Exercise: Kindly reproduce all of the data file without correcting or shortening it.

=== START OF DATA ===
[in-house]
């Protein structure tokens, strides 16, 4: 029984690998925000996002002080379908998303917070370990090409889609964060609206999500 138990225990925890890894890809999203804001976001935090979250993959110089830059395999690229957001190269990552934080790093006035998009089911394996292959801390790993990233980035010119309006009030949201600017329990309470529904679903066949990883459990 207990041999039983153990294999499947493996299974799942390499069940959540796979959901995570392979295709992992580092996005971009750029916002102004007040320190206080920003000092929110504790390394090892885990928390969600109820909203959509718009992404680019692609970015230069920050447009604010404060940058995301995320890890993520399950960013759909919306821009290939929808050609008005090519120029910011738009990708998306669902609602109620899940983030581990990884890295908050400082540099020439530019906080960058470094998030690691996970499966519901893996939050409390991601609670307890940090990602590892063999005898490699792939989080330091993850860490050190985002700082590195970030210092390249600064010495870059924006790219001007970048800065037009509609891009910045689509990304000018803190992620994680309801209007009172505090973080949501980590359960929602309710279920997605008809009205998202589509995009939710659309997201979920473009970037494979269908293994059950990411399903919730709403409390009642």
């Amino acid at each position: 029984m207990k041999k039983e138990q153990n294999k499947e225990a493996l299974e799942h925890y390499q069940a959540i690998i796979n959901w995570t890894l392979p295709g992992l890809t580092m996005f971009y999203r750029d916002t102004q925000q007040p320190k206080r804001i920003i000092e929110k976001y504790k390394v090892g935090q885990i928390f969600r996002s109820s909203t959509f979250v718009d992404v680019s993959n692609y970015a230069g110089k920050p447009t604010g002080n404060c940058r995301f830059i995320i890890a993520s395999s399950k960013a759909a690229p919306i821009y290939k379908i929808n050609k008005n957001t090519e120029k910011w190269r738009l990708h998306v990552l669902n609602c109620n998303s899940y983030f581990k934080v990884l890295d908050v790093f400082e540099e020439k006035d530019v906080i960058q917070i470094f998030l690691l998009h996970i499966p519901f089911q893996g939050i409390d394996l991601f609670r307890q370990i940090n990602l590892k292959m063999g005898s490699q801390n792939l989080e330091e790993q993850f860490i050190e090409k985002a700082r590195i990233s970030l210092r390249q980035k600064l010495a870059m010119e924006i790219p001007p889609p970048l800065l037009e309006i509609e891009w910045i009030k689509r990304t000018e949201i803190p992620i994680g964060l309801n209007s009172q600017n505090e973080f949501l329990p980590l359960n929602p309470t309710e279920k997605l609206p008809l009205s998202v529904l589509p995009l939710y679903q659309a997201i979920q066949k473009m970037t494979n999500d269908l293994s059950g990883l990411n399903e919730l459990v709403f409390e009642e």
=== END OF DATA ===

[in-house]
């Protein structure tokens, strides 16, 4: 029984690998925000996002002080379908998303917070370990090409889609964060609206999500 138990225990925890890894890809999203804001976001935090979250993959110089830059395999690229957001190269990552934080790093006035998009089911394996292959801390790993990233980035010119309006009030949201600017329990309470529904679903066949990883459990 207990041999039983153990294999499947493996299974799942390499069940959540796979959901995570392979295709992992580092996005971009750029916002102004007040320190206080920003000092929110504790390394090892885990928390969600109820909203959509718009992404680019692609970015230069920050447009604010404060940058995301995320890890993520399950960013759909919306821009290939929808050609008005090519120029910011738009990708998306669902609602109620899940983030581990990884890295908050400082540099020439530019906080960058470094998030690691996970499966519901893996939050409390991601609670307890940090990602590892063999005898490699792939989080330091993850860490050190985002700082590195970030210092390249600064010495870059924006790219001007970048800065037009509609891009910045689509990304000018803190992620994680309801209007009172505090973080949501980590359960929602309710279920997605008809009205998202589509995009939710659309997201979920473009970037494979269908293994059950990411399903919730709403409390009642």
């Amino acid at each position: 029984m207990k041999k039983e138990q153990n294999k499947e225990a493996l299974e799942h925890y390499q069940a959540i690998i796979n959901w995570t890894l392979p295709g992992l890809t580092m996005f971009y999203r750029d916002t102004q925000q007040p320190k206080r804001i920003i000092e929110k976001y504790k390394v090892g935090q885990i928390f969600r996002s109820s909203t959509f979250v718009d992404v680019s993959n692609y970015a230069g110089k920050p447009t604010g002080n404060c940058r995301f830059i995320i890890a993520s395999s399950k960013a759909a690229p919306i821009y290939k379908i929808n050609k008005n957001t090519e120029k910011w190269r738009l990708h998306v990552l669902n609602c109620n998303s899940y983030f581990k934080v990884l890295d908050v790093f400082e540099e020439k006035d530019v906080i960058q917070i470094f998030l690691l998009h996970i499966p519901f089911q893996g939050i409390d394996l991601f609670r307890q370990i940090n990602l590892k292959m063999g005898s490699q801390n792939l989080e330091e790993q993850f860490i050190e090409k985002a700082r590195i990233s970030l210092r390249q980035k600064l010495a870059m010119e924006i790219p001007p889609p970048l800065l037009e309006i509609e891009w910045i009030k689509r990304t000018e949201i803190p992620i994680g964060l309801n209007s009172q600017n505090e973080f949501l329990p980590l359960n929602p309470t309710e279920k997605l609206p008809l009205s998202v529904l589509p995009l939710y679903q659309a997201i979920q066949k473009m970037t494979n999500d269908l293994s059950g990883l990411n399903e919730l459990v709403f409390e009642e």